“It’s not going to look like NBC Sunday Night Football,” Whatley said. “But we feel like we can put on a good, live football product.”
There will be one-minute breaks after every score but no official television timeouts. An on-field guide will coordinate with officials to make sure action doesn’t resume before a commercial break has ended.
When its dead T offense is clicking, Cabot has been known to turn in some short games. But the extra time between plays, while slowing things down, might turn out to be a plus, Malham said.
“Early in the season that’s not bad until you get that game conditioning,” Malham said.
The added bright lights and exposure are potentially nerve-wracking, especially in a season opener when emotions are already high, but the players aren’t expecting any stage fright.
“It definitely heightens the anticipation for the game, that’s for sure,” Cabot senior quarterback Seth Bloomberg said. “I think we’ll still give great effort, it’s not going to affect us in any way. We’ll still go out there and play ball to the best of our ability.”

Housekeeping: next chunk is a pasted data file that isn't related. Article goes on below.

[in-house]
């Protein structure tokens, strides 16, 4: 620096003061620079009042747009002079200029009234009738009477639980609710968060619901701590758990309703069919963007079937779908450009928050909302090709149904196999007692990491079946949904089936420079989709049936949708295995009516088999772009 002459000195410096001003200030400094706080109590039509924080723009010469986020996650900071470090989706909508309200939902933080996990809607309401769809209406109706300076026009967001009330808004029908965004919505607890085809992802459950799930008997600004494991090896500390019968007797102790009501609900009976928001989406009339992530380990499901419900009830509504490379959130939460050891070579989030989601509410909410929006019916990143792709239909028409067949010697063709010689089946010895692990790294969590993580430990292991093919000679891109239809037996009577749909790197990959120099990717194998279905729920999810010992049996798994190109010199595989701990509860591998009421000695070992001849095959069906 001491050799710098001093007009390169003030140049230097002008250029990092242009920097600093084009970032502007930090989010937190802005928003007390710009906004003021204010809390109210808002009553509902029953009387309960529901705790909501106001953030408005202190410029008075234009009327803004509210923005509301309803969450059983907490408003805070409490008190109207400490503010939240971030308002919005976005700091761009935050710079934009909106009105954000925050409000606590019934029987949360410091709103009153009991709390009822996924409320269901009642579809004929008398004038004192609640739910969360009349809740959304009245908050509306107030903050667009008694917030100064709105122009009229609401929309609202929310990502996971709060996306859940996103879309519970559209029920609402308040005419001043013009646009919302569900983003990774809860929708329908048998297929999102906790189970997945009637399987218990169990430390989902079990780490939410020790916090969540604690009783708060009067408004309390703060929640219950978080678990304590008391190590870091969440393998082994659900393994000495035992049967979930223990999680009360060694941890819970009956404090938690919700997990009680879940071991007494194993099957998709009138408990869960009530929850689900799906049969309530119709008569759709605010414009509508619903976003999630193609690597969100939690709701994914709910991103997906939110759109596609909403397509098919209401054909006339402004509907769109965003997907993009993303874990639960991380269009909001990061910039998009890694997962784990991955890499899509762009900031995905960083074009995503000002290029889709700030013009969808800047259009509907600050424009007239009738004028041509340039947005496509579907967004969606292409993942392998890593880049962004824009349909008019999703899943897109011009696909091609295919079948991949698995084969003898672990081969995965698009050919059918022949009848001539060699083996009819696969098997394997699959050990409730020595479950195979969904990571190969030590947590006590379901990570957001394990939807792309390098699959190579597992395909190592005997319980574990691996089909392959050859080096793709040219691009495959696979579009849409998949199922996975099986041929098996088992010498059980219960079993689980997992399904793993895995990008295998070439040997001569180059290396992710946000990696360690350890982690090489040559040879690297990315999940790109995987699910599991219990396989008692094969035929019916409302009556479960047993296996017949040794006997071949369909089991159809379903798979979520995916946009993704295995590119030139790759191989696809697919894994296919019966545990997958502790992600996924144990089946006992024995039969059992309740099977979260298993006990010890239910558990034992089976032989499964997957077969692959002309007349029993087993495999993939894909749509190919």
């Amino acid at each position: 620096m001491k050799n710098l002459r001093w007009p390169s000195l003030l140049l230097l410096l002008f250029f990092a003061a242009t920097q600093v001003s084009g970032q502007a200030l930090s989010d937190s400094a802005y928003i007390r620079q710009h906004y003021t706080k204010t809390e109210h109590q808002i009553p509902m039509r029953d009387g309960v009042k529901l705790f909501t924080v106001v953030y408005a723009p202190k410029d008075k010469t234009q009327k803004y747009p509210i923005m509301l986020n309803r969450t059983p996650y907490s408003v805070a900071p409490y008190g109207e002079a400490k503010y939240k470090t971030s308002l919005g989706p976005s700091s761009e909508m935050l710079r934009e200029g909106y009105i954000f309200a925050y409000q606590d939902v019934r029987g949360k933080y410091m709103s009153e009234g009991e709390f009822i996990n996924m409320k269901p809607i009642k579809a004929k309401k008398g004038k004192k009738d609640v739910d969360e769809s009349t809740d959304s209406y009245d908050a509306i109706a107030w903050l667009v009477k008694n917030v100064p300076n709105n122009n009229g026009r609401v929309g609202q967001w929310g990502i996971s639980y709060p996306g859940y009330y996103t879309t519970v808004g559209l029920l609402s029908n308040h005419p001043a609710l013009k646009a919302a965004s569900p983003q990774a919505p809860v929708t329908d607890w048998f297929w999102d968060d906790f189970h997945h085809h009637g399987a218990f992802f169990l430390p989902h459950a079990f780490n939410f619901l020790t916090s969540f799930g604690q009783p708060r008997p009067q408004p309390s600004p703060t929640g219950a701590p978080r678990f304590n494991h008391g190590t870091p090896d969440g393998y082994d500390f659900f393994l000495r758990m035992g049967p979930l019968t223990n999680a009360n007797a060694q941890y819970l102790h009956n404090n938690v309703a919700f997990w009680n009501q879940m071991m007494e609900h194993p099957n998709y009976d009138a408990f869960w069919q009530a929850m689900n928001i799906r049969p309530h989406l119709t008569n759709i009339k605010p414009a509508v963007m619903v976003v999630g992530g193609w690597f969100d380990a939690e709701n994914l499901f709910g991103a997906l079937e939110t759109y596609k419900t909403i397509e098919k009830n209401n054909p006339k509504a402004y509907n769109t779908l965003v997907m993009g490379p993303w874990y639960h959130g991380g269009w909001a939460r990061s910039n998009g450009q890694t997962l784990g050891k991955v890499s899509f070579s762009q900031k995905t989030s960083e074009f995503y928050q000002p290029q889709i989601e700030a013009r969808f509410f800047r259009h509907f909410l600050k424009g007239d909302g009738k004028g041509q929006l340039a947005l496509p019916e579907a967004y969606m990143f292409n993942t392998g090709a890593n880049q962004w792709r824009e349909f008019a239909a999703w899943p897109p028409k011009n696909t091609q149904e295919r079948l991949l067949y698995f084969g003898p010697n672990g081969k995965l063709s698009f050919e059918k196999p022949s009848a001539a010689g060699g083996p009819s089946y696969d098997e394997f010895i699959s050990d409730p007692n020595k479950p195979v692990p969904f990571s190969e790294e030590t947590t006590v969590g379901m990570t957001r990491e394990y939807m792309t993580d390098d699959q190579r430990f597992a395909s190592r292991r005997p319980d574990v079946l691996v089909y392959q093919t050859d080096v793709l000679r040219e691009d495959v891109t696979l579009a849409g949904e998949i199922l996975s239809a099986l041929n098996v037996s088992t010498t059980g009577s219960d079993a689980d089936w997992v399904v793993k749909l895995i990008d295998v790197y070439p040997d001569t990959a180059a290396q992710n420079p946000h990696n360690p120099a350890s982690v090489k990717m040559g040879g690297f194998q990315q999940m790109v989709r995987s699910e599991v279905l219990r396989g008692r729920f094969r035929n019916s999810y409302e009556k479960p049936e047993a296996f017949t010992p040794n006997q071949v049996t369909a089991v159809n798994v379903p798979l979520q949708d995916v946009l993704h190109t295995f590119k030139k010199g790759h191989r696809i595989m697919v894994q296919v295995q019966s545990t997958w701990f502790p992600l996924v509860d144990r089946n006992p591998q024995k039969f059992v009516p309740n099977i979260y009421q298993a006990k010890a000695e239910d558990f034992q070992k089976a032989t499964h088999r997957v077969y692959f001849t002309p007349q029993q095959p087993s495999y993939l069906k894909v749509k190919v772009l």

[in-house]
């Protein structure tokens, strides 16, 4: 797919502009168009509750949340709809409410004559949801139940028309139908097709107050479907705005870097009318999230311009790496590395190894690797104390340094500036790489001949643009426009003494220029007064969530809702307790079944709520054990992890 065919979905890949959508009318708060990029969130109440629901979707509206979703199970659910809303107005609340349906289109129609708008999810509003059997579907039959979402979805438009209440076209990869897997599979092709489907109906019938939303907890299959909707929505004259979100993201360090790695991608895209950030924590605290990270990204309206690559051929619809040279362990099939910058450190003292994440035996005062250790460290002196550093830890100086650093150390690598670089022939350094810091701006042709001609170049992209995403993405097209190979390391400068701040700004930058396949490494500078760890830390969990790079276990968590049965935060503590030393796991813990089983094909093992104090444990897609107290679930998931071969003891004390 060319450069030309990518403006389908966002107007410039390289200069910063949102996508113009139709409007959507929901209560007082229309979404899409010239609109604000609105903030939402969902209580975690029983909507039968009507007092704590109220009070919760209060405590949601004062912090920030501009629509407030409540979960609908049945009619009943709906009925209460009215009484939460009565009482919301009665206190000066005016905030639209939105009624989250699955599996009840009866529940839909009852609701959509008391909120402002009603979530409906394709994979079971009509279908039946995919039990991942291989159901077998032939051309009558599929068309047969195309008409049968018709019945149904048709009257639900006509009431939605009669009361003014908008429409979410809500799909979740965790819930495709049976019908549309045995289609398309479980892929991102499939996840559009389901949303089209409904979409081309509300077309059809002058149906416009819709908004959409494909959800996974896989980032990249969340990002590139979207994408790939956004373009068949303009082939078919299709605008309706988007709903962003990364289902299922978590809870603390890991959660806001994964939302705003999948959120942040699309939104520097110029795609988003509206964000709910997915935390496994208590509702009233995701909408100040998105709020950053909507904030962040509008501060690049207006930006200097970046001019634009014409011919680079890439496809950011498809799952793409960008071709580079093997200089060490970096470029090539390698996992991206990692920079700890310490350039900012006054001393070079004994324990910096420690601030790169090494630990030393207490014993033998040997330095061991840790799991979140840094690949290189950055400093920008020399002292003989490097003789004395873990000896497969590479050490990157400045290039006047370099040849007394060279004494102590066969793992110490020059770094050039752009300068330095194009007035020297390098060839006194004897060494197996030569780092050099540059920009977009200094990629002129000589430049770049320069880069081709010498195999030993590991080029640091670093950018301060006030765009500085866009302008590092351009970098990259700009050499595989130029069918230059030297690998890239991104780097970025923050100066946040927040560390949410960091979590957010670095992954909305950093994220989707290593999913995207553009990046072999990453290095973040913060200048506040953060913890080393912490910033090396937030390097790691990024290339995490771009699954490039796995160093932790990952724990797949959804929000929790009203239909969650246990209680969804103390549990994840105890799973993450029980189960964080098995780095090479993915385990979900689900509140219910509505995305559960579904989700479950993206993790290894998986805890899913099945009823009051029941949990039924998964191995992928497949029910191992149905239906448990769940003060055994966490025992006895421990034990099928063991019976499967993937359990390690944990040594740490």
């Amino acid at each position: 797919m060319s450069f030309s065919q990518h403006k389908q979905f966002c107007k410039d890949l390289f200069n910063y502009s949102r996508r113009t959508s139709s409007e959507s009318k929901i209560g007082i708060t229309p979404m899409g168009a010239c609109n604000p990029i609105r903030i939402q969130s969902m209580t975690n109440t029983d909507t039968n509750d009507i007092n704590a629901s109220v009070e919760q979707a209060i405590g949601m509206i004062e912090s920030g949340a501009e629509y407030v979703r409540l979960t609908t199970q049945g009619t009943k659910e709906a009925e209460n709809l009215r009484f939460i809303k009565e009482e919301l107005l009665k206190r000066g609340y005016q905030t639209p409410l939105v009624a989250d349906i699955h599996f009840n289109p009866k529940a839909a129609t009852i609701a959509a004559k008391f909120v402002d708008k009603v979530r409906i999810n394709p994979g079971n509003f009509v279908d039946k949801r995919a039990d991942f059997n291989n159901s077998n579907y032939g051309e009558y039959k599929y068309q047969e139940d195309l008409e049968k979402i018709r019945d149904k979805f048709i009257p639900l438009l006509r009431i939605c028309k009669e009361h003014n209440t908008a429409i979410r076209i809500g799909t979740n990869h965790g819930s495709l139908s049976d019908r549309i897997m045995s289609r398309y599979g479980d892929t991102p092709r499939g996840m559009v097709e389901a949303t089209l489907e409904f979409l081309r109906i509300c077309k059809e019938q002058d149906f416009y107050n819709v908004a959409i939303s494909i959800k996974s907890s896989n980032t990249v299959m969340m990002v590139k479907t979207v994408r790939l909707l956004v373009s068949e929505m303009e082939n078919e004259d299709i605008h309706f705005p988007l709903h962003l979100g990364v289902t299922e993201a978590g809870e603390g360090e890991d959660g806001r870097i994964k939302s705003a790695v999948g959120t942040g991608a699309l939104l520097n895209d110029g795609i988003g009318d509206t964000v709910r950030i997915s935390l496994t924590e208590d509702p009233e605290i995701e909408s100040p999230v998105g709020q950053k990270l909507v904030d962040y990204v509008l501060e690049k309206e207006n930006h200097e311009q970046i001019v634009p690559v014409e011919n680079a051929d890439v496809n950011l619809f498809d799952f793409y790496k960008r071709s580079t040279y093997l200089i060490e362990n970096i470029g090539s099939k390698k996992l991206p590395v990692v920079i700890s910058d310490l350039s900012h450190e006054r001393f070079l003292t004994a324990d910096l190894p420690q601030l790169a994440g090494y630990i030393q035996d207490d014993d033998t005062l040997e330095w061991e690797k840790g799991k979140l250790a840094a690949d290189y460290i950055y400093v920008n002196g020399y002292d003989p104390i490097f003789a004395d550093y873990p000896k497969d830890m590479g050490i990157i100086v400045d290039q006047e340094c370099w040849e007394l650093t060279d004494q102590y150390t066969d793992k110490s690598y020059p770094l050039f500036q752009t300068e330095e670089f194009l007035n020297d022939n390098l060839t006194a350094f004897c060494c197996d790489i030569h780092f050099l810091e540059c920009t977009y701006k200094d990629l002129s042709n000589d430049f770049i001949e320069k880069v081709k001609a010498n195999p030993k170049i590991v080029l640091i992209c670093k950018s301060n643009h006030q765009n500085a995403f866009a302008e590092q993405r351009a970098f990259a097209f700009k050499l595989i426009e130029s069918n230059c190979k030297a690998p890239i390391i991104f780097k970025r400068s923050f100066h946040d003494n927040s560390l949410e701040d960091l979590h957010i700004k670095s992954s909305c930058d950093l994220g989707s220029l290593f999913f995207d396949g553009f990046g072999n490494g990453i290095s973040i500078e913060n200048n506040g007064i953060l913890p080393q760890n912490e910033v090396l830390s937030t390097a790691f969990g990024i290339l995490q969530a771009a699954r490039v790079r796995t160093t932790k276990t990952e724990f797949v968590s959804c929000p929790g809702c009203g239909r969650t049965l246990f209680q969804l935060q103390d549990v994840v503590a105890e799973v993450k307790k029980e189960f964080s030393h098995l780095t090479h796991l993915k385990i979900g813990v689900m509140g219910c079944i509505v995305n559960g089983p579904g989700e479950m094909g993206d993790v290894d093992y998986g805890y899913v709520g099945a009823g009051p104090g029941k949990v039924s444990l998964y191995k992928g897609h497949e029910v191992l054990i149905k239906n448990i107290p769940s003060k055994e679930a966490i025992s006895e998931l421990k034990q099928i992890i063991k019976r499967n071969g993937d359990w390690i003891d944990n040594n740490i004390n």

For Mark Whatley and the Red Devils and Malham and the Panthers, receiver screens and screen passes are always going to matter more than being on the small screen.
“A lot of times you go places and you stick around, a football game is going to break out here in a minute,” Whatley said of the hype surrounding the game. “So we’re going to stick around until the football game breaks out. That’s our job, that’s what we need to be concerned with. The distractions, you’ve got to keep them to a minimum and play the game the way it’s supposed to be played.”